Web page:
Former 49er Steve Young Addresses Head Injury at Stanford Concussion Summit

Former San Francisco quarterback and Hall of Famer Steve Young attended the Stanford Sports Concussion Summit to share stories from the football field, his concussions and the medical decisions that followed.

Local Mother of 5 Raising Moyamoya Awareness

Janet Dominguez was in her mid-50s when she was first diagnosed with moyamoya disease. She is now spending her time and energy advocating for moyamoya awarenss, including hosting a fundraiser in her hometown. 

Using Electrical Implant to Aid Traumatic Brain Injury Recovery

A pilot study led by Stanford neurosurgeon, Dr. Jaimie Henderson, showed promising results of using an electrical implant in the thalamus to restore near-normal levels of brain function to a woman who suffered severe brain injury in a car accident 18 years ago. 

Physicians Exploring New Approaches to Glioblastoma

Pediatric neurosurgeon, Dr. Gerald Grant, provides comment about the challenges of treating glioblastoma and how crossing the blood-brain barrier with use of omentum surgery may help overcome these challenges. 

After 4 Strokes, Rare Disease and Brain Surgery, Woman Helps Others

Lisa Deck survived 3 strokes in her 20's. When a fourth stroke led to a Moyamoya diagnosis, Deck came to Stanford for two brain surgeries. Deck is now a Go Red for Women national spokeswoman.

Stanford Neurosurgeons Comment on Actress's Aneurysm Experience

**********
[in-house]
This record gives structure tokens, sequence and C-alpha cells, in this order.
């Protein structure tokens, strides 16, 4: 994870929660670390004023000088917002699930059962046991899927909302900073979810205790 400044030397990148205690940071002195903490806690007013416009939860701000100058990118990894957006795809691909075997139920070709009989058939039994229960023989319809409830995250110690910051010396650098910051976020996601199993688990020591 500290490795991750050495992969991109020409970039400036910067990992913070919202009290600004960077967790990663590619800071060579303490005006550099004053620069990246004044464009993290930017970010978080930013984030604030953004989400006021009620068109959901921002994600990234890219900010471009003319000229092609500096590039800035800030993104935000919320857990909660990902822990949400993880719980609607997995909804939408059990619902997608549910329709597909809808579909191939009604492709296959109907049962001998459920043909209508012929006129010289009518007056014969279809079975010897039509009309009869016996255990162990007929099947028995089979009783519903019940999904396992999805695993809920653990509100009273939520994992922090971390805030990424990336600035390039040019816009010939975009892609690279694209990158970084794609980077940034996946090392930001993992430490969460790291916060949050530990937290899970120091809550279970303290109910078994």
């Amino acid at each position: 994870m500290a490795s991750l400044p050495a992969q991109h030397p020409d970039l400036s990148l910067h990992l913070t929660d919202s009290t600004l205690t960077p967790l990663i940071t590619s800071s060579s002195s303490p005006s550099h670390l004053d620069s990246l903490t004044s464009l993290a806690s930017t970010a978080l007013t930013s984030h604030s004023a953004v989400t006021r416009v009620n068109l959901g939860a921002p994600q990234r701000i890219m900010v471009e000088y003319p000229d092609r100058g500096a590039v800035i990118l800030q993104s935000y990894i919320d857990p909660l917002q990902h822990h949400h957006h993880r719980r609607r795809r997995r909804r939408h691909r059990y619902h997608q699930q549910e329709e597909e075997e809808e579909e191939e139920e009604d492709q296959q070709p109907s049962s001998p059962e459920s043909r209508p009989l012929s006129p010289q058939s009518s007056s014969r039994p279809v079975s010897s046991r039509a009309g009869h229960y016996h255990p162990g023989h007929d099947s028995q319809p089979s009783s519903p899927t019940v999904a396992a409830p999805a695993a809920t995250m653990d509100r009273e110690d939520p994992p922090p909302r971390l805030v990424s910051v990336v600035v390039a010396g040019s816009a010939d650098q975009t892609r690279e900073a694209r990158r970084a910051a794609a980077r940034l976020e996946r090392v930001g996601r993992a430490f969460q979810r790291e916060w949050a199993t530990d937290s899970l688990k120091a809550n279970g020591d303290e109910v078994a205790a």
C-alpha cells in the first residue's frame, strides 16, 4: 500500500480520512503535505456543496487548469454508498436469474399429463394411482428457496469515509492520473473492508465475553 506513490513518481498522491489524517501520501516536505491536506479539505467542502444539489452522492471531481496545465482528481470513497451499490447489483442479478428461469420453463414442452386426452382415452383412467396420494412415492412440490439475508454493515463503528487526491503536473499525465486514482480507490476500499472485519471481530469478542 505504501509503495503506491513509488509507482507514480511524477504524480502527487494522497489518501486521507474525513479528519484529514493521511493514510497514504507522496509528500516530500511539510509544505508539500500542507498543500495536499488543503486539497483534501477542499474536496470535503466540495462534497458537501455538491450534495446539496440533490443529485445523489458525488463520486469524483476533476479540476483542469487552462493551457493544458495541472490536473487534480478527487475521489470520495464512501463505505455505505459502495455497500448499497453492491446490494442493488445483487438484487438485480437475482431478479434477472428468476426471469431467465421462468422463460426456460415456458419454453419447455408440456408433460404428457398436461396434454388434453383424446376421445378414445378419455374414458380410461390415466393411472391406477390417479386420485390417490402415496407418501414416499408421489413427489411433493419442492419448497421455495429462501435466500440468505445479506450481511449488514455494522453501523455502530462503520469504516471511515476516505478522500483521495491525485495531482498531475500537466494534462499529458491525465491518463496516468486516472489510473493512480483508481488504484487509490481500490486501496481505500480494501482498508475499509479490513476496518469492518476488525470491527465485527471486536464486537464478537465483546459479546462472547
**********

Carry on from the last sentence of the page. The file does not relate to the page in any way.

Game of Thrones Actress, Emilia Clarke, chose to share her experience surviving two aneurysms in her 20s publicly. Stanford neurosurgeon, Dr. Gary Steinberg, and neuroradiologist, Dr. Jeremy Heit, provide comment on Clarke's experience and general information about the condition.

Stanford Researchers Outline Role of a Deep Brain Structure in Concussion

In a new Stanford study co-authored by Dr. Gerald Grant, researchers have gathered evidence to suggest that impacts to the side of the head may cause concussion symptoms through damage to the corpus callosum.

Immune Profile Two Days After Stroke Predicts Dementia a Year Later

A new Stanford study, led by Dr. Marion Buckwalter, finds that transient changes in the numbers and activation levels of a handful of circulating immune cell types can predict the likelihood of dementia one year after a stroke.

Pediatric Neurosurgeon Offers Novel, Less Invasive Treatment for Seizures

After several years of suffering from seizures caused by tuberous sclerosis, Dr. Gerald Grant was able to offer Molly a less invasive procedure to remove the brain tumor causing her seizures.

Stanford Neurospine Surgeons Predict Future of Spine Surgery

What will spine surgery be like in 2050? Several Stanford neurospine surgeons looked into a crystal ball and made predictions about the healthcare system, medical technology and patient experience of the future.

Researchers Discover Brain Cells Responsible for Making Pain Unpleasant

A team of Stanford scientists, led by Assistant Professor of Neurosurgery Gregory Scherrer, PhD, have identified a bundle of brain cells in mice responsible for the emotional experience of pain. 

Stanford Neurosurgery Resident Featured in NREF Success Story

The Neurosurgery Research & Education Foundation featured Stanford Neurosurgery resident Dr. Arjun Pendharkar, and his developing career, as an exceptional example of the the NREF's fellowship program.

Virtual Reality Gets Real in the Operating Room

Fortune Magazine features Dr. Gary Steinberg's use of virtual reality to prepare for, and operate on a patient with an arteriovenous malformation.